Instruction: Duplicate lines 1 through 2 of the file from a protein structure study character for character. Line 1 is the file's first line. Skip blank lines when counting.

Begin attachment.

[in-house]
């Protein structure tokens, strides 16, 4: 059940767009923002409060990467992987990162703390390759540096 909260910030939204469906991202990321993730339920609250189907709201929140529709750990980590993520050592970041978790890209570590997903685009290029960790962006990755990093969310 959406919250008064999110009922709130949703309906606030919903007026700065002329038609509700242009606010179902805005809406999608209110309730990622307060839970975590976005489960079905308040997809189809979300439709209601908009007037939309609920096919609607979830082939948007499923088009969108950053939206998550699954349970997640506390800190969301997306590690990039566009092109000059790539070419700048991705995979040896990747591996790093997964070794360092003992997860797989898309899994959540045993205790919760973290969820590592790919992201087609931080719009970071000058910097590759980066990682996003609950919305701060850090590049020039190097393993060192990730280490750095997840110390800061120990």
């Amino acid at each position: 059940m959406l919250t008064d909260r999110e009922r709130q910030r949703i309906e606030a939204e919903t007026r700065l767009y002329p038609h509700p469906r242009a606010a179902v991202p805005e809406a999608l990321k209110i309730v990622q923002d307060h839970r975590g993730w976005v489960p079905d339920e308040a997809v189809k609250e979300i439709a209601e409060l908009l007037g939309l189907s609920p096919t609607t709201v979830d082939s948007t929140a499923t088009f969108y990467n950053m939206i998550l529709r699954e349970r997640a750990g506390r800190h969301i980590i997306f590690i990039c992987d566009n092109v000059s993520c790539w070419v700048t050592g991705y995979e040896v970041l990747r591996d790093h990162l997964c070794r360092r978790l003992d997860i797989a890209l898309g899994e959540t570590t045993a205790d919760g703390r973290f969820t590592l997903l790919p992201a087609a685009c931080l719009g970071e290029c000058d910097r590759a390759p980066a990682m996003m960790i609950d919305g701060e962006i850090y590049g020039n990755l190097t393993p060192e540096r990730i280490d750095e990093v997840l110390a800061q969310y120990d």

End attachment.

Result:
[in-house]
């Protein structure tokens, strides 16, 4: 059940767009923002409060990467992987990162703390390759540096 909260910030939204469906991202990321993730339920609250189907709201929140529709750990980590993520050592970041978790890209570590997903685009290029960790962006990755990093969310 959406919250008064999110009922709130949703309906606030919903007026700065002329038609509700242009606010179902805005809406999608209110309730990622307060839970975590976005489960079905308040997809189809979300439709209601908009007037939309609920096919609607979830082939948007499923088009969108950053939206998550699954349970997640506390800190969301997306590690990039566009092109000059790539070419700048991705995979040896990747591996790093997964070794360092003992997860797989898309899994959540045993205790919760973290969820590592790919992201087609931080719009970071000058910097590759980066990682996003609950919305701060850090590049020039190097393993060192990730280490750095997840110390800061120990």